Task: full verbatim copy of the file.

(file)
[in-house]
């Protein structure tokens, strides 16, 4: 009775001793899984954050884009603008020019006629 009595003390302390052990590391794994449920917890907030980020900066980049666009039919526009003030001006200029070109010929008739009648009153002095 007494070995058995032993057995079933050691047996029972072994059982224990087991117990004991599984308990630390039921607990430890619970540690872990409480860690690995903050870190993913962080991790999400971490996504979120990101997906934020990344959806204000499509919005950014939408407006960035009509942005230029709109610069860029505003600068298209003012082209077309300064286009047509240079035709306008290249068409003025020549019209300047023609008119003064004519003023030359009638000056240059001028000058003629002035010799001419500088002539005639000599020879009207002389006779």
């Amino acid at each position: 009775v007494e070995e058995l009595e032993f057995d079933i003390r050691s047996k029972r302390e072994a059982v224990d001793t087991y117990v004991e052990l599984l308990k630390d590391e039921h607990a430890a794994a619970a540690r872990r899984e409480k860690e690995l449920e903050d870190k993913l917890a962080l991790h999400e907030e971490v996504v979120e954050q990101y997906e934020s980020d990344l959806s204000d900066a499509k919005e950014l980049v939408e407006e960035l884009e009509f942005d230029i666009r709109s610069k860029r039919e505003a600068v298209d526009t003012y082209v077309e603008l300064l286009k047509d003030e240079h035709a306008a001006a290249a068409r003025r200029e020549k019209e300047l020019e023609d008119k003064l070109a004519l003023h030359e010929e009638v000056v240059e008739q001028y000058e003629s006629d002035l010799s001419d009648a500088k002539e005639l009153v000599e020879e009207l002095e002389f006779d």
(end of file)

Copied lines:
[in-house]
């Protein structure tokens, strides 16, 4: 009775001793899984954050884009603008020019006629 009595003390302390052990590391794994449920917890907030980020900066980049666009039919526009003030001006200029070109010929008739009648009153002095 007494070995058995032993057995079933050691047996029972072994059982224990087991117990004991599984308990630390039921607990430890619970540690872990409480860690690995903050870190993913962080991790999400971490996504979120990101997906934020990344959806204000499509919005950014939408407006960035009509942005230029709109610069860029505003600068298209003012082209077309300064286009047509240079035709306008290249068409003025020549019209300047023609008119003064004519003023030359009638000056240059001028000058003629002035010799001419500088002539005639000599020879009207002389006779």
């Amino acid at each position: 009775v007494e070995e058995l009595e032993f057995d079933i003390r050691s047996k029972r302390e072994a059982v224990d001793t087991y117990v004991e052990l599984l308990k630390d590391e039921h607990a430890a794994a619970a540690r872990r899984e409480k860690e690995l449920e903050d870190k993913l917890a962080l991790h999400e907030e971490v996504v979120e954050q990101y997906e934020s980020d990344l959806s204000d900066a499509k919005e950014l980049v939408e407006e960035l884009e009509f942005d230029i666009r709109s610069k860029r039919e505003a600068v298209d526009t003012y082209v077309e603008l300064l286009k047509d003030e240079h035709a306008a001006a290249a068409r003025r200029e020549k019209e300047l020019e023609d008119k003064l070109a004519l003023h030359e010929e009638v000056v240059e008739q001028y000058e003629s006629d002035l010799s001419d009648a500088k002539e005639l009153v000599e020879e009207l002095e002389f006779d």